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in Journal of the American Veterinary Medical Association
in Journal of the American Veterinary Medical Association

Abstract

Objective—To determine which imaging modality best determines the microscopic extent of primary appendicular osteosarcoma in amputated limbs in dogs.

Design—Case series.

Animals—10 dogs with appendicular osteosarcoma.

Procedure—10 dogs with appendicular osteosarcoma that did not receive neoadjuvent chemotherapy were treated by use of limb amputation. Amputated limbs were imaged by use of radiography, computed tomography (CT), and magnetic resonance imaging (MRI) and examined microscopically to determine longitudinal extent of neoplastic cell involvement and length of associated intramedullary fibrosis. Changes detected by use of the various imaging studies were compared with the actual tumor length determined microscopically. Data were analyzed to determine which imaging technique most closely predicted tumor length.

Results—Measurements obtained by use of craniocaudal radiographic views were most accurate at predicting tumor length but underestimated tumor length substantially in 1 limb and slightly in another limb. Measurements made by use of CT were most accurate at predicting tumor length when intramedullary fibrosis was taken into account but underestimated tumor length in 1 limb. Measurements made by use of MRI were least accurate but did not underestimate tumor length in any of the limbs.

Conclusions and Clinical Relevance—Although radiography is used in diagnosis of osteosarcoma in dogs, additional imaging studies to confirm the extent of neoplasia prior to limb-sparing ostectomy may be beneficial. Underestimation of tumor length would be associated with higher incidence of incomplete excision and local tumor recurrence. (J Am Vet Med Assoc 2002;220:1171–1176)

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in Journal of the American Veterinary Medical Association

Abstract

Objective—To determine the outcome of and prognostic indicators for dogs and cats with pneumoperitoneum and no history of penetrating trauma.

Design—Retrospective study.

Animals—43 dogs and 11 cats.

Procedure—Medical records of dogs and cats with radiographic evidence of pneumoperitoneum and no history of penetrating trauma were reviewed. Information collected included signalment, previous medical problems, initial complaint, duration of illness, physical examination findings, radiographic findings, laboratory abnormalities, abdominocentesis results, bacterial culture results, concurrent diseases, hospitalization time, and outcome. Abdominal radiographs were reviewed, and radiographic severity of pneumoperitoneum was classified. For those animals that underwent exploratory laparotomy, time from admission to surgery and results of histologic examination of biopsy specimens were recorded.

Results—24 (44%) animals survived and were discharged from the hospital, but none of the variables examined was associated with whether animals survived. Rupture of the gastrointestinal tract was the cause of pneumoperitoneum in 40 animals. However, cause and location of gastrointestinal tract rupture was not associated with whether animals survived. Twenty-three of 40 (58%) animals that underwent exploratory laparotomy survived, compared with only 1 of 14 animals that did not undergo surgery.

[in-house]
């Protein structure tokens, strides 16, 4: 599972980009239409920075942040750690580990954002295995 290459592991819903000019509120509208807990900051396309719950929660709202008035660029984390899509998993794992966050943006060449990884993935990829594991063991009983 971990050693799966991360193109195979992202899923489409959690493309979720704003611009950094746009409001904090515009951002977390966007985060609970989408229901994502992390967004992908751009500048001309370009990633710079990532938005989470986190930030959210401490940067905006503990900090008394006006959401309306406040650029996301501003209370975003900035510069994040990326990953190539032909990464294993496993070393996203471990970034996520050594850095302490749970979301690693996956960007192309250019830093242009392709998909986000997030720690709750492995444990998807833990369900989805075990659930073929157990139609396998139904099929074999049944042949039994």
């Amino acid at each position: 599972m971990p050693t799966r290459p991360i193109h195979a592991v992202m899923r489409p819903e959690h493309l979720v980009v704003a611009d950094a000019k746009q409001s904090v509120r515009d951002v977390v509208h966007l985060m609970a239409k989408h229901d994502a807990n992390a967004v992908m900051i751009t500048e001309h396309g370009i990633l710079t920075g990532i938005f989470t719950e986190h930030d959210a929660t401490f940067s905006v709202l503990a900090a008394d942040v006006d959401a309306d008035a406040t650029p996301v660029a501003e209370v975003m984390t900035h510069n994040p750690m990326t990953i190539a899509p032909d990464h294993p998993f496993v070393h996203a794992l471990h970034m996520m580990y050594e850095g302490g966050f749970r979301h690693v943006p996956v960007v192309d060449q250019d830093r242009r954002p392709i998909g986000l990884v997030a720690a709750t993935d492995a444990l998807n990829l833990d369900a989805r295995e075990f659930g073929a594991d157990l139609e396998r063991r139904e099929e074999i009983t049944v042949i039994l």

Conclusions and Clinical Relevance—Results suggest that pneumoperitoneum in dogs and cats without any history of penetrating trauma is most commonly associated with rupture of the gastrointestinal tract and requires immediate surgical intervention. Even when appropriate treatment is instituted, the shortterm prognosis is only fair. (J Am Vet Med Assoc 2004;225:251–255)

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in Journal of the American Veterinary Medical Association

Abstract

Objective—To determine the prevalence of urinary incontinence in spayed female dogs and categorize affected dogs by age at time of ovariohysterectomy, number of litters prior to ovariohysterectomy, body weight, treatment of affected dogs, and severity of incontinence and to determine associations among these variables.

Design—Retrospective case series.

Animals—566 ovariohysterectomized dogs.

Procedures—An attempt was made to contact owners of 912 dogs ovariohysterectomized between January 2003 and January 2008 to discuss presence or absence of urinary incontinence. The actual number of responders was 566. Those owners with incontinent pets received a questionnaire further assessing degree of incontinence, diagnostic testing, treatment, and history.

Results—The prevalence of acquired urinary incontinence was determined to be 5.12% (29/566 dogs) on the basis of results of phone surveys and questionnaires. There was no significant difference in the age at time of ovariohysterectomy between incontinent and continent groups. A significant association was found between body weight and incontinence, with incontinence rates higher among larger (≥ 15 kg [33.1 lb]) dogs. Larger dogs were approximately 7 times as likely (OR, 7.2 [95% confidence interval, 2.5 to 21.1]) to develop acquired urinary incontinence, compared with small dogs (< 15 kg).

Conclusions and Clinical Relevance—Although acquired urinary incontinence in female dogs is known to be associated with ovariohysterectomy, the prevalence in this study was low.

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in Journal of the American Veterinary Medical Association